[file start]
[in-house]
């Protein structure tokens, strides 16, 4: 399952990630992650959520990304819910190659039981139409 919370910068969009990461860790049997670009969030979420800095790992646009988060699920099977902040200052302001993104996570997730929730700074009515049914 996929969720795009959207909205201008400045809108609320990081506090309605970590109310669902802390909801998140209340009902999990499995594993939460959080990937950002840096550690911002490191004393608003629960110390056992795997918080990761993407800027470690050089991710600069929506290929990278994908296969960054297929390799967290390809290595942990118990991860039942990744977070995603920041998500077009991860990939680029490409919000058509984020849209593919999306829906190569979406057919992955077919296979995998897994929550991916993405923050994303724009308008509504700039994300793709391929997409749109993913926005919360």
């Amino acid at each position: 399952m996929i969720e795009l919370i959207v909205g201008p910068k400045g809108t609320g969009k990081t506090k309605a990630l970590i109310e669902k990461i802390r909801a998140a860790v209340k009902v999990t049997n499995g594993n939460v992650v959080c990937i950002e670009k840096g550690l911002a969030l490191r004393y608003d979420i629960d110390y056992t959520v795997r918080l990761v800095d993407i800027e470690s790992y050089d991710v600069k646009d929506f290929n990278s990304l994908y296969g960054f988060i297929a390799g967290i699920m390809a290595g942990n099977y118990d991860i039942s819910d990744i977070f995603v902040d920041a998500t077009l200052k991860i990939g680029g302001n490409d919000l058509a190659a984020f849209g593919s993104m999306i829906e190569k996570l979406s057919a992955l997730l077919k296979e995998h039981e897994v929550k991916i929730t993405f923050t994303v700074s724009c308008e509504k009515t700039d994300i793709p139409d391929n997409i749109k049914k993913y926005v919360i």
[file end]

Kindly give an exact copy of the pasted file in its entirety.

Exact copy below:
[in-house]
């Protein structure tokens, strides 16, 4: 399952990630992650959520990304819910190659039981139409 919370910068969009990461860790049997670009969030979420800095790992646009988060699920099977902040200052302001993104996570997730929730700074009515049914 996929969720795009959207909205201008400045809108609320990081506090309605970590109310669902802390909801998140209340009902999990499995594993939460959080990937950002840096550690911002490191004393608003629960110390056992795997918080990761993407800027470690050089991710600069929506290929990278994908296969960054297929390799967290390809290595942990118990991860039942990744977070995603920041998500077009991860990939680029490409919000058509984020849209593919999306829906190569979406057919992955077919296979995998897994929550991916993405923050994303724009308008509504700039994300793709391929997409749109993913926005919360």
């Amino acid at each position: 399952m996929i969720e795009l919370i959207v909205g201008p910068k400045g809108t609320g969009k990081t506090k309605a990630l970590i109310e669902k990461i802390r909801a998140a860790v209340k009902v999990t049997n499995g594993n939460v992650v959080c990937i950002e670009k840096g550690l911002a969030l490191r004393y608003d979420i629960d110390y056992t959520v795997r918080l990761v800095d993407i800027e470690s790992y050089d991710v600069k646009d929506f290929n990278s990304l994908y296969g960054f988060i297929a390799g967290i699920m390809a290595g942990n099977y118990d991860i039942s819910d990744i977070f995603v902040d920041a998500t077009l200052k991860i990939g680029g302001n490409d919000l058509a190659a984020f849209g593919s993104m999306i829906e190569k996570l979406s057919a992955l997730l077919k296979e995998h039981e897994v929550k991916i929730t993405f923050t994303v700074s724009c308008e509504k009515t700039d994300i793709p139409d391929n997409i749109k049914k993913y926005v919360i």